University of Oxford researchers advance single-droplet resolution to create 3D printed functional synthetic tissues

Researchers from the University of Oxford have used 3D printing to improve upon the single-droplet resolution 3D bioprinting process, allowing them to create synthetic tissues with greater precision.

Optimizing the contact angle (θDIB) between a pair of droplets was found to be key in enabling the precise positioning of hundreds of picolitre-sized droplets within multi-layer networks. The technique could enable the fabrication of complex synthetic tissues where precisely positioned compartments perform coordinated tasks, such as adhesive giant unilamellar vesicles or protein compartments. 

The liquid and oil compositions of the droplets impact on the integrity of the network. Image via Nature Communications.
The liquid and oil compositions of the droplets impact on the integrity of the network. Image via Nature Communications.

3D printing more efficient synthetic tissues

Using 3D printing to create droplet networks connected by interface bilayers, is an established method of producing synthetic tissues, but its functionality relies on precisely ordered structures. According to the researchers, the precision and consistency of these formations are currently limited, which restricts the intricate designs and complexity of functions that synthetic tissues are able to perform. In addition, networks of droplets have been produced using mechanical placement and microfluidics before, but the automation and scalability of 3D printing have made it the most efficient approach.

Using inspiration from space-filling polyhedra in nature such as honeycombs created by bees, the research team examined the properties and performance resulting from molecules packed into crystal structures. Their approach was summarily based upon the controlled close packing of deformable spheres, which they would use to create tissues that mimic the complex and cooperative structures and functions of living flesh. These networks of picolitre-sized droplets are desirable because they provide the advantages of discrete compartmentalization, inherent connectivity, and communication between subunits.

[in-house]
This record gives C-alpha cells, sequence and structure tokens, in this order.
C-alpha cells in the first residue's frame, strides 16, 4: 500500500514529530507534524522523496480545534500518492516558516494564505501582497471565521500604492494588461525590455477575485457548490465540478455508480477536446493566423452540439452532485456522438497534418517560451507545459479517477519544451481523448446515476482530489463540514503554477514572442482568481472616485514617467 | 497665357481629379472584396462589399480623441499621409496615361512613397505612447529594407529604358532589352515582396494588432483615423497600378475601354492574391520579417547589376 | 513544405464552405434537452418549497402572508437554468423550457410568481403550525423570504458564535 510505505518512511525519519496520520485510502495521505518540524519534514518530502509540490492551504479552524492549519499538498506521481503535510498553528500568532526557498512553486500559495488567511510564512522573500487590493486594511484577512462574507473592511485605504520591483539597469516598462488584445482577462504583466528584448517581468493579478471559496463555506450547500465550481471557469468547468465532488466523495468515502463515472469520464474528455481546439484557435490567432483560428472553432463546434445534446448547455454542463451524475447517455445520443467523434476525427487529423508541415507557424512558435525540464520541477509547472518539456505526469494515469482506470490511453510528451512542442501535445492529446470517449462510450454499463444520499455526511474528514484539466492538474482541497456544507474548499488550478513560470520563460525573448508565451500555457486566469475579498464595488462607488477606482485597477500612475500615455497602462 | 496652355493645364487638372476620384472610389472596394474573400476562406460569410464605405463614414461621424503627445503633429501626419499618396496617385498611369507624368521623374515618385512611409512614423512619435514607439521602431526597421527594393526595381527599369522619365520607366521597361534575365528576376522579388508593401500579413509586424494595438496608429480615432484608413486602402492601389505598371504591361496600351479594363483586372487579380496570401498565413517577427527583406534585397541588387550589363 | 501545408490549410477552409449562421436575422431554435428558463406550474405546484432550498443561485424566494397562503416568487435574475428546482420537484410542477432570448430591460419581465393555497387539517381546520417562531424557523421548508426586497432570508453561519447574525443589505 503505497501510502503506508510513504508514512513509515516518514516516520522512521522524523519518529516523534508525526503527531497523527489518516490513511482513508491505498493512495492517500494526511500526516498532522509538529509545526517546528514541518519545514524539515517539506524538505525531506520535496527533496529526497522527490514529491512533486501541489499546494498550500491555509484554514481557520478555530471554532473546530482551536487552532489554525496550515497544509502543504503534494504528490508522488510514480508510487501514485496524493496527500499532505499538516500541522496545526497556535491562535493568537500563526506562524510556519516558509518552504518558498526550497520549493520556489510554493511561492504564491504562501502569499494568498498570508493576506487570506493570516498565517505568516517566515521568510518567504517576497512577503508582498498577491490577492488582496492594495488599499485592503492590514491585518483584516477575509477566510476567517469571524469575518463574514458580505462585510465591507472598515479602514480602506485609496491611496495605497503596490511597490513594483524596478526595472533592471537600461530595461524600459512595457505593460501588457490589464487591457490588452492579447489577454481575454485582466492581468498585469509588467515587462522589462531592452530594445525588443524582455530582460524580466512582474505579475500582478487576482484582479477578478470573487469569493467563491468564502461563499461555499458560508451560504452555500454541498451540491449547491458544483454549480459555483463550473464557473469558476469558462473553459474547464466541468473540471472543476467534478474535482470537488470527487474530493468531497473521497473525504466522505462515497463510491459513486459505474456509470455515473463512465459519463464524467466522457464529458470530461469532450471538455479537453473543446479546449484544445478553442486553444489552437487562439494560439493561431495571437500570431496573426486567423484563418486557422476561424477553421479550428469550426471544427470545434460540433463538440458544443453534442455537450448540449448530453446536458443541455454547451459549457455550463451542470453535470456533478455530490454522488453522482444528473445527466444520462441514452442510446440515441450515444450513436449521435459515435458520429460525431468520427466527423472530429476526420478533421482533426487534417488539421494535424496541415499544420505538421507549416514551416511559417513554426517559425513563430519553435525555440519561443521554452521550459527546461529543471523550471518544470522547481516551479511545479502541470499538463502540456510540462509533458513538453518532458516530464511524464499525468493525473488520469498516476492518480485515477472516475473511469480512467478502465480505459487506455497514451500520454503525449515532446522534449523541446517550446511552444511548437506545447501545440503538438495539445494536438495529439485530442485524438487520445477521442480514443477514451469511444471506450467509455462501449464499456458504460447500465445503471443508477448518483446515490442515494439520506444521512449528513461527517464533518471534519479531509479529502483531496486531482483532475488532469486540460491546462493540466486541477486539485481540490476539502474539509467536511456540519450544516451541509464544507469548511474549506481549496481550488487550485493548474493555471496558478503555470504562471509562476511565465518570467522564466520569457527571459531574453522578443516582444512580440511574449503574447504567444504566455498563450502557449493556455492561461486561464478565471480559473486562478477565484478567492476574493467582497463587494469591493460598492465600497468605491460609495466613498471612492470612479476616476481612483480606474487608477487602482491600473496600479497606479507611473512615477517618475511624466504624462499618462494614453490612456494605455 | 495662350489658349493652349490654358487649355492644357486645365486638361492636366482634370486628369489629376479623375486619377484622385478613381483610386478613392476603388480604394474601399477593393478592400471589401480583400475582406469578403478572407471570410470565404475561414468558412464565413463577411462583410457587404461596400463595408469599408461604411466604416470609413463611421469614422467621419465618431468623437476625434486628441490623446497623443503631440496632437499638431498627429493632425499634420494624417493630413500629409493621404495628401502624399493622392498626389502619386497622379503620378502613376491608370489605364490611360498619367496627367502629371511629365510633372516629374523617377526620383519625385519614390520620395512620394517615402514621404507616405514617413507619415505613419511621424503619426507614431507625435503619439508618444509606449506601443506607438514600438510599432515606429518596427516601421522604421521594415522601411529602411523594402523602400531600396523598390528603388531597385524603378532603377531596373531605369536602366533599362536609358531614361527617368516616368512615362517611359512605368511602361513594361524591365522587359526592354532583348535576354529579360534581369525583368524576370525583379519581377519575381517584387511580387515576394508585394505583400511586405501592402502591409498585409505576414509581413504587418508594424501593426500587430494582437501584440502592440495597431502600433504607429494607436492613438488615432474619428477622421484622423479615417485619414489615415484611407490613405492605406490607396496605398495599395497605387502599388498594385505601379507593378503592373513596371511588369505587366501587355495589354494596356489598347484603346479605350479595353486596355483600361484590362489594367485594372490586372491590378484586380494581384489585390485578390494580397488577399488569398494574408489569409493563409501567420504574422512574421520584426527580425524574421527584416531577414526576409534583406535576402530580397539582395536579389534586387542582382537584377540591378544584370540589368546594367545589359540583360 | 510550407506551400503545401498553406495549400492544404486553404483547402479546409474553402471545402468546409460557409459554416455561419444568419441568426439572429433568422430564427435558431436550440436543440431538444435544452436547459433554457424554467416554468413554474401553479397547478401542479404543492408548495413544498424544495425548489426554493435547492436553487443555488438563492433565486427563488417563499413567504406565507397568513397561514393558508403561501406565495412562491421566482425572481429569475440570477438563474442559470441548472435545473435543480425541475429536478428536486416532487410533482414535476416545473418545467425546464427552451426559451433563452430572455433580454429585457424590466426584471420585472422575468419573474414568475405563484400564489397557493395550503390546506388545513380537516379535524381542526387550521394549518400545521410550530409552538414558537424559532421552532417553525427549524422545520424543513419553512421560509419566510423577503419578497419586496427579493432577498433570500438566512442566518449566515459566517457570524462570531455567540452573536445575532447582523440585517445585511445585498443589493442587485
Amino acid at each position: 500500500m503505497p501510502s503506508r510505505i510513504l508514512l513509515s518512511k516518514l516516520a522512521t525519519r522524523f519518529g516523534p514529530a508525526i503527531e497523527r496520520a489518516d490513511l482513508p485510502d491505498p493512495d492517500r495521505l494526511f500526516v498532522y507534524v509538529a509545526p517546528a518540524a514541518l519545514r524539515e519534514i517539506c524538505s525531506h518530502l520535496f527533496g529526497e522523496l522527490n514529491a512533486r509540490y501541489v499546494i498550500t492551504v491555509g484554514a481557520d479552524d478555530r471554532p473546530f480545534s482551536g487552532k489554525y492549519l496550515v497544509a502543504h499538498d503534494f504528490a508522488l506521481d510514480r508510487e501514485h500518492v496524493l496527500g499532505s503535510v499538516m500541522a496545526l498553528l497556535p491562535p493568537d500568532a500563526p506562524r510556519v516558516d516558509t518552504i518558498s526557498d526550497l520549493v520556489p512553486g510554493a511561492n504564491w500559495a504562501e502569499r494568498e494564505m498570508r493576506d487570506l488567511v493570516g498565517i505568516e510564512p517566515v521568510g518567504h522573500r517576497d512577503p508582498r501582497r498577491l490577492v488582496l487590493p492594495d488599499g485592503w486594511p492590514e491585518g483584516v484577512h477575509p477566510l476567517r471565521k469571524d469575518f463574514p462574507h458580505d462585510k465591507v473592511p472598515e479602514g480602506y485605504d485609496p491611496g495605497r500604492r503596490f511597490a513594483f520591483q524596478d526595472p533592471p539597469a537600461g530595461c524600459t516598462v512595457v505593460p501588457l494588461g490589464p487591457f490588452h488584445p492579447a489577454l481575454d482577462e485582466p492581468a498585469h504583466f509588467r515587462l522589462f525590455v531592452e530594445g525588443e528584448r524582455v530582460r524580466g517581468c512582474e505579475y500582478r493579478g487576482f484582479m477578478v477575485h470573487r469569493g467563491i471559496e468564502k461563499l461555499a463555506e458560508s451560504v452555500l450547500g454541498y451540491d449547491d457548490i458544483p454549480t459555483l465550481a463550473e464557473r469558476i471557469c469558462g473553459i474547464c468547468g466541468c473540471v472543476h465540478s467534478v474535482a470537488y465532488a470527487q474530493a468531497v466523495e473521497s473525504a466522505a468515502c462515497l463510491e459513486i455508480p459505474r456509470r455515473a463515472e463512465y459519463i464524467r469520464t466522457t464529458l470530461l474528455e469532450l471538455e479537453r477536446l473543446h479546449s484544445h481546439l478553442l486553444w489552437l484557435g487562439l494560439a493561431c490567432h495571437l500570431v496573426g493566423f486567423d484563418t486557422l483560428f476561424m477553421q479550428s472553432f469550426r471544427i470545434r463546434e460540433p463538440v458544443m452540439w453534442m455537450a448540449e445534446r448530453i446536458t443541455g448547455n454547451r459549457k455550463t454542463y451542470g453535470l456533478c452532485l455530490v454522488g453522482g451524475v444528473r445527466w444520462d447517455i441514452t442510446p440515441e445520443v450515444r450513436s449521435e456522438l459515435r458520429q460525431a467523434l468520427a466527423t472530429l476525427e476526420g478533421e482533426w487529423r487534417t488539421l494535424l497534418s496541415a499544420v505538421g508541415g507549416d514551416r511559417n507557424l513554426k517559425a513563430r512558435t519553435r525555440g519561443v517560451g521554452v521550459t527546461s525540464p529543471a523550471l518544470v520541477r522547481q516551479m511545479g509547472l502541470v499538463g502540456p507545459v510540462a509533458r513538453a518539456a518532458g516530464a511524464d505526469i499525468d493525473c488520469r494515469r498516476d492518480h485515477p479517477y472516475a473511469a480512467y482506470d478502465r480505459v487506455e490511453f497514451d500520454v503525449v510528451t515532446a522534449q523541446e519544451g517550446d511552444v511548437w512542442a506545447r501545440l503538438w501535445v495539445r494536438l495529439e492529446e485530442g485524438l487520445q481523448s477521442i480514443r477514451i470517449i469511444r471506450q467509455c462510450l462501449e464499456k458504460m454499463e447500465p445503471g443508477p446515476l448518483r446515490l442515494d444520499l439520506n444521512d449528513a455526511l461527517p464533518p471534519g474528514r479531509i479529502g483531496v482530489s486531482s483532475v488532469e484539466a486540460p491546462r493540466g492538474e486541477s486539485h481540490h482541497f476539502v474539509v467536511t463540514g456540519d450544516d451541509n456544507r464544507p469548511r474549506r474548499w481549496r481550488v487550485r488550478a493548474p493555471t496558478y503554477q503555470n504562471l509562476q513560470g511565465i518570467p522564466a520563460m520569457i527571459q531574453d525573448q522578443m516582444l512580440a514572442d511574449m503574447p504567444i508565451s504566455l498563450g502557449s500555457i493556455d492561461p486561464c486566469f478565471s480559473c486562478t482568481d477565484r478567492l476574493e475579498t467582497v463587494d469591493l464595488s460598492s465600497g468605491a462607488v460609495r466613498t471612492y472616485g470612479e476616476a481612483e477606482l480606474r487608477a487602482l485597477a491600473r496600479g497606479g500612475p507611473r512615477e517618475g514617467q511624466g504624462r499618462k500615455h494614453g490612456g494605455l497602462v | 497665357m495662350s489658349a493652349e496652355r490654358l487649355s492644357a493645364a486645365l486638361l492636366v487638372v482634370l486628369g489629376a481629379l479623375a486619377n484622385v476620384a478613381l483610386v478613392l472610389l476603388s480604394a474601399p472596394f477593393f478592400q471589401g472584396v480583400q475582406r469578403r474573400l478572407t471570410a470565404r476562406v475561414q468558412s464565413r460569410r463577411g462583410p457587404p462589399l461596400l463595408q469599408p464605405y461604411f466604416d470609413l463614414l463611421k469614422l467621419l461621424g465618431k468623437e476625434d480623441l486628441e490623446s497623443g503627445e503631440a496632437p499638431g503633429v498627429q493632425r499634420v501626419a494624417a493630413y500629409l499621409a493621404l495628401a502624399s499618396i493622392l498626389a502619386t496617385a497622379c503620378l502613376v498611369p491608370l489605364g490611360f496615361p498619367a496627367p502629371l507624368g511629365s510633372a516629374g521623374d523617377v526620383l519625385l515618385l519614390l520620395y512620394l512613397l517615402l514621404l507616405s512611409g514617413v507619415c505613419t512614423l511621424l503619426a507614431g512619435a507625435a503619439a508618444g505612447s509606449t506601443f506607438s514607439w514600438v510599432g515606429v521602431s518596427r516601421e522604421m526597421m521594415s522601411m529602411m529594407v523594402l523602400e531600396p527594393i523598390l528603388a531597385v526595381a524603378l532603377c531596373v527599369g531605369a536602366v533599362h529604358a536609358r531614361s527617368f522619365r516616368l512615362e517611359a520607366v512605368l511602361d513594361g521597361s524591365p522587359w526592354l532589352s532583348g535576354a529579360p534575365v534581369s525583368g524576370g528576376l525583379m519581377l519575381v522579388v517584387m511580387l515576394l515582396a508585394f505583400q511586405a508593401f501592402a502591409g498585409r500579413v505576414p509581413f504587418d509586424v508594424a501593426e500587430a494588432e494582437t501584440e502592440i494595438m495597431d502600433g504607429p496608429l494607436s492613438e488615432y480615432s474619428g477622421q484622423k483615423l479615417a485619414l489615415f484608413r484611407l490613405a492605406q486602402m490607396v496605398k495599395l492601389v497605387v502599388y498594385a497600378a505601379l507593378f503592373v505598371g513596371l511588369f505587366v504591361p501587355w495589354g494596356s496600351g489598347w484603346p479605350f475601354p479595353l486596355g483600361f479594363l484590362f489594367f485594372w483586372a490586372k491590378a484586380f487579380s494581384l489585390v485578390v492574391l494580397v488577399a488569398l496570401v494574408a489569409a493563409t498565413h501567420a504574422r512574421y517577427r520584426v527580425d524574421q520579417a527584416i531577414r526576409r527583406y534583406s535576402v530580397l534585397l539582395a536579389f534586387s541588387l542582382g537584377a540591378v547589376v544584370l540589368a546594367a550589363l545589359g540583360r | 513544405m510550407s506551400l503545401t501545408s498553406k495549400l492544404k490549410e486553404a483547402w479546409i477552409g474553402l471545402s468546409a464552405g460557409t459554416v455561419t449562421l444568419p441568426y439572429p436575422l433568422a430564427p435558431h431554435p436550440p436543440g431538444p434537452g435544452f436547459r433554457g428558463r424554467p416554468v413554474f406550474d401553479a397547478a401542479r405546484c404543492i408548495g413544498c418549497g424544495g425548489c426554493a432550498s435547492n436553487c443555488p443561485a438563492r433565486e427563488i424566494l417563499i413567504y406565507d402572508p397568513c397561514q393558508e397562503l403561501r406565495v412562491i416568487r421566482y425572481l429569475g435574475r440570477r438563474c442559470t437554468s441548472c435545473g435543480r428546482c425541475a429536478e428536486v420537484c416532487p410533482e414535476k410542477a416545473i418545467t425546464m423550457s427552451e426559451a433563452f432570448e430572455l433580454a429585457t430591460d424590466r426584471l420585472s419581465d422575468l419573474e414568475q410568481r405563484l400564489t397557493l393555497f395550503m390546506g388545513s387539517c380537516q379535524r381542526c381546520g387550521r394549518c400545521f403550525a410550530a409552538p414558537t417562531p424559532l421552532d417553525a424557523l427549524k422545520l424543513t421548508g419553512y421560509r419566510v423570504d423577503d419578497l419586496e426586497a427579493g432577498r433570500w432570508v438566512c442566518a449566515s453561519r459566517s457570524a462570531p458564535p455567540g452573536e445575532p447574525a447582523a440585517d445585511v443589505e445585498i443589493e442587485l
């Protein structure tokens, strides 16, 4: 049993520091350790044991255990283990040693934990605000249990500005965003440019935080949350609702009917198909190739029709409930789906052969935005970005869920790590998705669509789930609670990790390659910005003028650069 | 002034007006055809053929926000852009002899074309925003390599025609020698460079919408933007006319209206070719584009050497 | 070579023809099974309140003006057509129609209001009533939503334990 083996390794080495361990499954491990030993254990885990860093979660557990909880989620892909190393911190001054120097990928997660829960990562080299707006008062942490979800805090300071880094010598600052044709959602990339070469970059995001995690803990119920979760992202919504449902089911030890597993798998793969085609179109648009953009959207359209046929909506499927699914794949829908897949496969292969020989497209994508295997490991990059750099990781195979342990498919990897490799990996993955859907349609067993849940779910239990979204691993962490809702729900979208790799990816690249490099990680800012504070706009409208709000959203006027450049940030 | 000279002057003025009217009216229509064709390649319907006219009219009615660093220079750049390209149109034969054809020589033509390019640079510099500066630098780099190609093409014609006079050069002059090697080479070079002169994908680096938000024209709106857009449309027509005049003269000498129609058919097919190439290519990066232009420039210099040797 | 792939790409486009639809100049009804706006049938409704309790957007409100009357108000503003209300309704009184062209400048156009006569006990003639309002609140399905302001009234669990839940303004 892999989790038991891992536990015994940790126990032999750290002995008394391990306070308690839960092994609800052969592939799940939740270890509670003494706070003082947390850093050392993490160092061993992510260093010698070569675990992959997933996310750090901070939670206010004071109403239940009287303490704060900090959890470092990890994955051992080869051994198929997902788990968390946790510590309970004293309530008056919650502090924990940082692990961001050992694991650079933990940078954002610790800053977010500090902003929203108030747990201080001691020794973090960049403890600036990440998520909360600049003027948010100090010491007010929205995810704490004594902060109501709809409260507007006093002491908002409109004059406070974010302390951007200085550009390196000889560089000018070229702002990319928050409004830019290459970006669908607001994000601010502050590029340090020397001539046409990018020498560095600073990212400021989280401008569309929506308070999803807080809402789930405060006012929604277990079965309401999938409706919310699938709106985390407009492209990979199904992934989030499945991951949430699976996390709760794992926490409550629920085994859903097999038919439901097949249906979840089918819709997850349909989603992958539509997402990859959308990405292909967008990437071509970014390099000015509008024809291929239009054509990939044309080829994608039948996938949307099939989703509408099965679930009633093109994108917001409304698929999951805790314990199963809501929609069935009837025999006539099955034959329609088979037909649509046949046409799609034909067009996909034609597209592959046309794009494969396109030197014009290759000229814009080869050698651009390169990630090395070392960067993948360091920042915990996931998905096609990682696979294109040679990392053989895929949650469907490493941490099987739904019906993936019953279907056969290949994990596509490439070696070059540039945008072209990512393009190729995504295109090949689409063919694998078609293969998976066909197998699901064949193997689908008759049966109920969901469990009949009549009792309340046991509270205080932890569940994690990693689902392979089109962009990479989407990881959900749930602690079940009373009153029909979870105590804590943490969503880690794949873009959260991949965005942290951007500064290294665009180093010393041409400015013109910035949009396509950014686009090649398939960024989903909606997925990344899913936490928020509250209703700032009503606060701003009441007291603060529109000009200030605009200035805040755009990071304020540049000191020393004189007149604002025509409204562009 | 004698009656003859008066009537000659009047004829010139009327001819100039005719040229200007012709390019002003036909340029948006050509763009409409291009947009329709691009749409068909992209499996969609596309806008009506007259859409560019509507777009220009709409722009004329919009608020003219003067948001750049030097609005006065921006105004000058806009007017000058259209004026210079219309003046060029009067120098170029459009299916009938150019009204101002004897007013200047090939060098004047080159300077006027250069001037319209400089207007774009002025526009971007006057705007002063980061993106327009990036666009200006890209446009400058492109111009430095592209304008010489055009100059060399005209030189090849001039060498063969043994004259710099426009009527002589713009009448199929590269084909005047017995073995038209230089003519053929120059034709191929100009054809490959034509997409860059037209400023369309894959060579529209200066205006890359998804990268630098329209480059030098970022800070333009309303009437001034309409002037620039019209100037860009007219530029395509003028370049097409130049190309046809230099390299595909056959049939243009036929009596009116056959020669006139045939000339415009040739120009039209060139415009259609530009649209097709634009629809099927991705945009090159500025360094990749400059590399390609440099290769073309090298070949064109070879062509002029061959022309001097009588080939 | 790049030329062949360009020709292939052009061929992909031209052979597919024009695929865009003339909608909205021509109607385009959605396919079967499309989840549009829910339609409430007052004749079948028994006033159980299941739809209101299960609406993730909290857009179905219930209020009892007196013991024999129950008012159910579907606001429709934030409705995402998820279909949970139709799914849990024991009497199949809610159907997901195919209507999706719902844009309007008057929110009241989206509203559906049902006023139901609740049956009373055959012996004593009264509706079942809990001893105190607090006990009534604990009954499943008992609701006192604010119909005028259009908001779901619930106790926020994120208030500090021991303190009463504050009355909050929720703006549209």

Droplet interface bilayers (DIBs) form the basis of the networks and are created when two aqueous droplets in oil are brought together and form a bilayer at the droplet–droplet interface. When these liquids are packed together in 3D, each makes multiple contacts (by forming DIBs with its neighbors), resulting in the deformation of the spherical droplets into polyhedra. In order to build such a 3D network, it is crucial to understand the parameters that direct packing and droplet deformation, and thereby affect printing resolution and fidelity. 

The research team hypothesized that single-droplet-wide signaling pathways would be feasible if synthetic tissues could be patterned at single-droplet resolution. Identifying the composition of the liquids and angle of contact as defining factors in the process, the researchers found that in optimal θDIB, droplets could form hexagonal close-packed lattices. 

Bright-field microscopy images of a 3D printed droplet network. Image via Nature Communications.
Bright-field microscopy images of a 3D printed droplet network. Image via Nature Communications.

The methodology behind single droplet resolution 3D printing